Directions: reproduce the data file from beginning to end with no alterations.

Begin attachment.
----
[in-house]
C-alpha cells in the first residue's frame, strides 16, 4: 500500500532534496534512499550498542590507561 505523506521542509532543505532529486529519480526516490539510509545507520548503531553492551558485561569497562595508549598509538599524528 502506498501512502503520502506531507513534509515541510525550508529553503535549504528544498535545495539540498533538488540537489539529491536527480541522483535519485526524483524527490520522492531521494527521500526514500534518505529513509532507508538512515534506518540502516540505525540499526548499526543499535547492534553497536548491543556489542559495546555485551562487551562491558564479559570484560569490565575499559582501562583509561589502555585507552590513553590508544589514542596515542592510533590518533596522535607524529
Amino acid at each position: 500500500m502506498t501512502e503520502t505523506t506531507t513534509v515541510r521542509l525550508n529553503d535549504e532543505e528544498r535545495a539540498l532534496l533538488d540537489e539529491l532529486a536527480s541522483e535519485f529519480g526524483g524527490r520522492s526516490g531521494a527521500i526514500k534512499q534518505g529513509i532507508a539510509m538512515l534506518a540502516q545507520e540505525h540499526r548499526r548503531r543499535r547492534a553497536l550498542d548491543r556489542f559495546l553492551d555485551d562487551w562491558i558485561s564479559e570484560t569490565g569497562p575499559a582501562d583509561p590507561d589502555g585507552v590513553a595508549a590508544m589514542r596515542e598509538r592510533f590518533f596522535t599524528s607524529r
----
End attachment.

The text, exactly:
[in-house]
C-alpha cells in the first residue's frame, strides 16, 4: 500500500532534496534512499550498542590507561 505523506521542509532543505532529486529519480526516490539510509545507520548503531553492551558485561569497562595508549598509538599524528 502506498501512502503520502506531507513534509515541510525550508529553503535549504528544498535545495539540498533538488540537489539529491536527480541522483535519485526524483524527490520522492531521494527521500526514500534518505529513509532507508538512515534506518540502516540505525540499526548499526543499535547492534553497536548491543556489542559495546555485551562487551562491558564479559570484560569490565575499559582501562583509561589502555585507552590513553590508544589514542596515542592510533590518533596522535607524529
Amino acid at each position: 500500500m502506498t501512502e503520502t505523506t506531507t513534509v515541510r521542509l525550508n529553503d535549504e532543505e528544498r535545495a539540498l532534496l533538488d540537489e539529491l532529486a536527480s541522483e535519485f529519480g526524483g524527490r520522492s526516490g531521494a527521500i526514500k534512499q534518505g529513509i532507508a539510509m538512515l534506518a540502516q545507520e540505525h540499526r548499526r548503531r543499535r547492534a553497536l550498542d548491543r556489542f559495546l553492551d555485551d562487551w562491558i558485561s564479559e570484560t569490565g569497562p575499559a582501562d583509561p590507561d589502555g585507552v590513553a595508549a590508544m589514542r596515542e598509538r592510533f590518533f596522535t599524528s607524529r